Rise and shine, it’s game time!
This league filled a need
The Dennis Women’s Flag Football League was founded in 2003, when members of the Dennis Women’s Softball League felt there was a void in their weekend schedules during the offseason. “I like something I can look forward to each week that’s not work-related,” says Bednark, who works as a banker by day. “Flag football allows me to tune out the real world for a while and just have fun.”
The league began play with two teams, comprised primarily of softball players looking to keep active and enjoy their friends’ company on fall Sundays, and has now grown to five teams. The teams play seven-on-seven games, with most players rotating positions while playing both offense and defense. In total, about 60 women participate.
Other than Team Chaos, which is underwritten by Provincetown businesswoman Carol MacDonald, the other teams in the league are named after their sponsors: Buncey’s, Soprano’s Ristorante of Mashpee, Bush Gardens of Osterville, and disc jockey Rich Corso’s Secret Productionz of Buzzards Bay.
Whether it’s a firecracker running back just out of college or longtime Chaos quarterback Marsha Sirota, who’s still slinging the pigskin in retirement, the league offers a level playing field to women of all ages and fitness levels. “We’re supportive of all players,” says Bednark. “We capitalize on what your strengths are and we find a role for everyone.”
Everyone includes women from all walks of life. Bartenders, postal workers, waitresses, nurses, bankers, social workers, teachers, and desk jockeys of all stripes are among the players on the gridiron regularly in the DWFFL.
“A lot of us play to stay active, to stay social,” says Jen Ciliberto, a mother of two boys and a physical education teacher in the Barnstable Public Schools. “It’s fun to make new friends and connect with people from different backgrounds.”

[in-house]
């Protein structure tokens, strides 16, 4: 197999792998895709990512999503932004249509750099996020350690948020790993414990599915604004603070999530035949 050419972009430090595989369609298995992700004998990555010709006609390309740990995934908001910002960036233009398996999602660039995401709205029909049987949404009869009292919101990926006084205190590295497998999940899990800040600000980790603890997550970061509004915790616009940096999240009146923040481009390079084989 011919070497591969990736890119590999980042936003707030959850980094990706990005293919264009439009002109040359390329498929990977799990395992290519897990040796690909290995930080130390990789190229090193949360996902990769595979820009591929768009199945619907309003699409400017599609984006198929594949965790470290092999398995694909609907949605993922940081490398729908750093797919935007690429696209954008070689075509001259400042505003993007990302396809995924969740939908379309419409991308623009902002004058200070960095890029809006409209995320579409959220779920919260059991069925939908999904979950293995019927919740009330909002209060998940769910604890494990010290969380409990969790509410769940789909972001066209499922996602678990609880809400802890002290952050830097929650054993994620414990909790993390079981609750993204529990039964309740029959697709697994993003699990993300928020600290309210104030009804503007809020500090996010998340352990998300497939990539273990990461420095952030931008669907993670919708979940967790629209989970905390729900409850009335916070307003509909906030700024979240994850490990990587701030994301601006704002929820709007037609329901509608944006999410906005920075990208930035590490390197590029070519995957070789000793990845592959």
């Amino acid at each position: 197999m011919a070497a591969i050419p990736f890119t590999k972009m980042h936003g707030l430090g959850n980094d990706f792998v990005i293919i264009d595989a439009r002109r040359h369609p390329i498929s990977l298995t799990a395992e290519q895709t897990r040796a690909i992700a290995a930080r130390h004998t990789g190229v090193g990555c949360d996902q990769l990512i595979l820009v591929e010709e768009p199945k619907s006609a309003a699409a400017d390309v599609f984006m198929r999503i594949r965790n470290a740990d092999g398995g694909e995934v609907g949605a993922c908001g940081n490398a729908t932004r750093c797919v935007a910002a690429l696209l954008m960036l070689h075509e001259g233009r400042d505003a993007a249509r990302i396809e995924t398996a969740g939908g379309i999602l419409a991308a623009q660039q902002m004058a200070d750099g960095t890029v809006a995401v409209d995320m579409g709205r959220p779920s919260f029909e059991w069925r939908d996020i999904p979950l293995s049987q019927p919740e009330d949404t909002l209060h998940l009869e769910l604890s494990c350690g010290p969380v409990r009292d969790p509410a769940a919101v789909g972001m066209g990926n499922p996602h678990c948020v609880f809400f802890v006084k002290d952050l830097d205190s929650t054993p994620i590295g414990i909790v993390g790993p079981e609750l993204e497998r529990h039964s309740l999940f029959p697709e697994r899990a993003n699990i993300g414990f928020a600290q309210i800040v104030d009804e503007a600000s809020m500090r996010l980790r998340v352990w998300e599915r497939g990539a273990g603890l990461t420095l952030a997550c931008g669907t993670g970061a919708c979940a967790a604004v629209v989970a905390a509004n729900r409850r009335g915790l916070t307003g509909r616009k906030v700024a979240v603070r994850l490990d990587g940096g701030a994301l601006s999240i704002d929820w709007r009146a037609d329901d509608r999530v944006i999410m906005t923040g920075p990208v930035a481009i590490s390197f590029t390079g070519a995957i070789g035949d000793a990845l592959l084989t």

For some participants, the social component of league play might be the most appealing part of the DWFFL. “I would be lying if I said we didn’t frequent a local pub after our games,” admits Handrahan. More often than not, that local public house is nearby Buncey’s, where the players discuss the day’s games, an upcoming Patriots’ contest, work, family, or all of the above.
“I just love getting up on Sunday mornings and playing football with my friends, getting some exercise, and cheering for my teammates,” adds Ciliberto, one of the league’s founders who plays for team Secret Productionz. “I’ve played with my sisters over the years, and I’ve reconnected with old high school friends.”
Like the league’s many family connections, a lot of on-field friendships extend beyond the sidelines. “Some of these women have become my best friends,” says Sullivan, who adds that most league members will quickly rally to a fellow player in need.
When the Cilibertos’ home was destroyed in a fire in 2015, many players prepared gift baskets full of necessities for the family. “The entire league pulled together and bought our family items and gift certificates for things we’d need when our house was rebuilt,” says Ciliberto. “They also did a clothing drive so that my children and my husband and I had things to wear, and then another player held a fundraiser for us. Our family has adjusted very well since we moved into our new home, and it was an easy transition thanks to my football sisters.”
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